Phases of Cellular Respiration
The whole process of cellular respiration is divided into four phases namely, glycolysis, preparatory reaction, citric acid cycle and the electron transport chain. Glycolysis occurs outside the mitochondria while the other phases occur inside the mitochondria.
Glycolysis come from the Greek words glycos which means sugar and lysis which means splitting. It is the first phase of cellular respiration where breakdown of the 6-carbon molecule of glucose to two three-carbon pyruvate molecules. Glycolysis is a ten-step reaction where a total of 4 ATP molecules are produced. However, to activate the glucose molecule, 2 ATP molecules are needed thereby giving a net production of 2 ATP molecules only after glycolysis. Aside from the ATP produced, during glycolysis, 2 NAD+ molecules are reduced to 2 molecules of NADH.
The second phase is the preparatory reaction phase. This phase is so called because this phase prepares the substrate molecule that will enter the citric acid cycle. In this phase, each of the two pyruvate molecules is broken down from a 3-carbon molecule to a 2-carbon acetyl molecule. In the process, a carbon dioxide molecule is released. Each pyruvate molecule reacts with coenzyme A to produce acetyl CoA and carbon dioxide. In the process, an NAD+ is again reduced to NADH.
The third phase is the citric acid cycle. Also known as the Krebs Cycle, the Citric Acid Cycle involves matching the 2-carbon acetyl CoA to a 4-carbon molecule to produce the 6-carbon citrate molecule. The series of reaction involves four oxidation steps where three NAD+ and one FAD are used as the electron acceptor. Each of the acetyl groups from the acetyl CoA are oxidized to produce two CO2 molecules each. In the process, each acetyl CoA molecule produces one ATP molecule each giving the net ATP production of 2 per glucose molecule for this phase.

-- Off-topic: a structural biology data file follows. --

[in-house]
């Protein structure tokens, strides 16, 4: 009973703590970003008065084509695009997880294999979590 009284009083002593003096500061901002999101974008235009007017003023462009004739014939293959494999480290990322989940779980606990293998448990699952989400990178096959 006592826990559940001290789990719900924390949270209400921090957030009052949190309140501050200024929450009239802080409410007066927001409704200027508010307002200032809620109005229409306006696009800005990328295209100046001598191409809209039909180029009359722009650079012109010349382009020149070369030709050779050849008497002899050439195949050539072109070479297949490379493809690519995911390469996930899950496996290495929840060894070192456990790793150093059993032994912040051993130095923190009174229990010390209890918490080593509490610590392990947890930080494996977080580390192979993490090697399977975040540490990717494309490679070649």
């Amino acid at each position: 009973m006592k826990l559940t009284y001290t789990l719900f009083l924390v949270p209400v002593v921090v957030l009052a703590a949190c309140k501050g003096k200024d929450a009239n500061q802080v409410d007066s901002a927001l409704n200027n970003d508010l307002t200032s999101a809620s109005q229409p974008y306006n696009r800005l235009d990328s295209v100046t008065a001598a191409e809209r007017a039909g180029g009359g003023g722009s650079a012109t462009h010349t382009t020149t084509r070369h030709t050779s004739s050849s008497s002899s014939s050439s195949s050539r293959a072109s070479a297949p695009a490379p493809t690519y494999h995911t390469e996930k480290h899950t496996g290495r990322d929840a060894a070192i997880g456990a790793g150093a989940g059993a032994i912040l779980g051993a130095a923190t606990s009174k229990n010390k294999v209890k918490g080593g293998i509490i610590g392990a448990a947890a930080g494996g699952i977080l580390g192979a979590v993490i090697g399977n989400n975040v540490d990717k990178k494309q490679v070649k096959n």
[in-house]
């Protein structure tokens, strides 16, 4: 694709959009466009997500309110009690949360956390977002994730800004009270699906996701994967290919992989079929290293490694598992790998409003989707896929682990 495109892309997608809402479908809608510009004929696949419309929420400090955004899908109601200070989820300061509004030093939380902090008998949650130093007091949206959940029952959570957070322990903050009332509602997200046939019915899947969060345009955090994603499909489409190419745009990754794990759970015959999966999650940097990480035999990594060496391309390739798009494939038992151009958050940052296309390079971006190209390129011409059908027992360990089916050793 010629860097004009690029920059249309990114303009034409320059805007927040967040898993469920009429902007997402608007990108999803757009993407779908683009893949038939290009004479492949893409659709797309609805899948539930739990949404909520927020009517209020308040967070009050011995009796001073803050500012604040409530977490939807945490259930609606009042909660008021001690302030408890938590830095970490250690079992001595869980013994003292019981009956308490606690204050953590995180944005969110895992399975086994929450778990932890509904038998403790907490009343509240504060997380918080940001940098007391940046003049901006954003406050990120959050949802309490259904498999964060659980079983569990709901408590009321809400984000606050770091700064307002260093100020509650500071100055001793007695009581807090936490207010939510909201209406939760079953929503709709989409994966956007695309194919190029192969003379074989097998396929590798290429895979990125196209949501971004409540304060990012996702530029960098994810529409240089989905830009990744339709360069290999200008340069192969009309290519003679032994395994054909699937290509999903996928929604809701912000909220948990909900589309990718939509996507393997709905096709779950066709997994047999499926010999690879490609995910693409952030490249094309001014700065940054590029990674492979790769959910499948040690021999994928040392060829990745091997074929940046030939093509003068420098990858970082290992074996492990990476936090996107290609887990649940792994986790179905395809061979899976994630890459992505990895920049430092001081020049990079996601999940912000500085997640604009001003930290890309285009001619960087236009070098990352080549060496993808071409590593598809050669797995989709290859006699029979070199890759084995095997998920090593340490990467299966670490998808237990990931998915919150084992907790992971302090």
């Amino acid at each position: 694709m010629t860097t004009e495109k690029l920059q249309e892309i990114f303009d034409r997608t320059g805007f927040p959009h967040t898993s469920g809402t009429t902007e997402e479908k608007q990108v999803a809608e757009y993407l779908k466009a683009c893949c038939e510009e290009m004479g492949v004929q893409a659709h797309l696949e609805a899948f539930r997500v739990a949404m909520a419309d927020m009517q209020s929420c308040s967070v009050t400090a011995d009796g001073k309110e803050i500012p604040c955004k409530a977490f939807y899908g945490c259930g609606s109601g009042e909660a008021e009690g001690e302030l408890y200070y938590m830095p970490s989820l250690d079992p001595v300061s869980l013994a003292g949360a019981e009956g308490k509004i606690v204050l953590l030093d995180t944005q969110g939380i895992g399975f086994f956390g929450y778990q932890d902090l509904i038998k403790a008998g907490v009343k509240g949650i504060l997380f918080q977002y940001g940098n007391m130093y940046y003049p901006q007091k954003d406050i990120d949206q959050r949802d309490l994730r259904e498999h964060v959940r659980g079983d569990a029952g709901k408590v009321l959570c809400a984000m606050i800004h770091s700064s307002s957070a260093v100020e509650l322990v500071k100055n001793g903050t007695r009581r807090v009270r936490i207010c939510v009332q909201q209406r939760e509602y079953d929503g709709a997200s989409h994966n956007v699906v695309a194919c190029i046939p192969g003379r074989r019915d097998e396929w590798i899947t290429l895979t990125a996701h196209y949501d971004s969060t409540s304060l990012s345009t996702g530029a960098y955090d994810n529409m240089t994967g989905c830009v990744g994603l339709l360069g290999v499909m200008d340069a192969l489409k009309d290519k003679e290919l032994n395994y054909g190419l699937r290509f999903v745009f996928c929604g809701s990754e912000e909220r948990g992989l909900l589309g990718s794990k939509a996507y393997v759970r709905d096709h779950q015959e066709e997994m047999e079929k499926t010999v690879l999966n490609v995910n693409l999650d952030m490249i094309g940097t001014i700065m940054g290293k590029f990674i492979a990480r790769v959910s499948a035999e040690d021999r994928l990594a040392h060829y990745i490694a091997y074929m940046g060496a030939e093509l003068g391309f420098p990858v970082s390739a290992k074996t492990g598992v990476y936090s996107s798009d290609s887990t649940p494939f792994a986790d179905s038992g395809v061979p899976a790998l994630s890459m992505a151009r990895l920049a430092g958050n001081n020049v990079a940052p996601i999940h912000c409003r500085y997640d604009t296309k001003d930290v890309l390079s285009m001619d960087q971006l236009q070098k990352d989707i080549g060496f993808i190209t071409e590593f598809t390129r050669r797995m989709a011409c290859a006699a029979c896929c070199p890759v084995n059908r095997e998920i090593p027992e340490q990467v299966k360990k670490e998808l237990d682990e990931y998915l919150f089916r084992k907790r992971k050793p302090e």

The last phase of the cellular respiration is the electron transport chain. Here, the NADH and FADH2 produced in the previous phases enter the electron transport chain. Each NADH molecule that enter the chain results to production of three ATP molecules while each FADH2 can produce two ATP molecules. The two NADH molecules produced in the cytosol during glycolysis sometimes do not account for production of ATP as it sometimes cannot enter the mitochondria. In some instances where it can enter, each NADH pass through a shuttle mechanism which requires use of one ATP molecule. This reduces the net output of the process.
The whole process of cellular respiration can produce a total of 36-38 ATP molecules per glucose molecule. For the glycolysis, 2 ATP molecules are produced plus two moles of NADH which when they enter the electron transport chain produces 4 or 6 ATP molecules. The preparatory stage produces 2 NADH molecules which enter the electron transport chain and produce a total of six more ATP molecules. The citric acid cycle produces 2 ATP molecules plus 6 NADH and 2 FADH2 molecules. When the NADH and FADH2 produced in the citric acid cycle enters the electron transport chain, 22 more ATP molecules are produced.
1. In which phase of cellular respiration do most ATP are produced?
- Preparatory Reaction
- Citric Acid Cycle
- Electron Transport Chain
2. What is the main electron acceptor during glycolysis?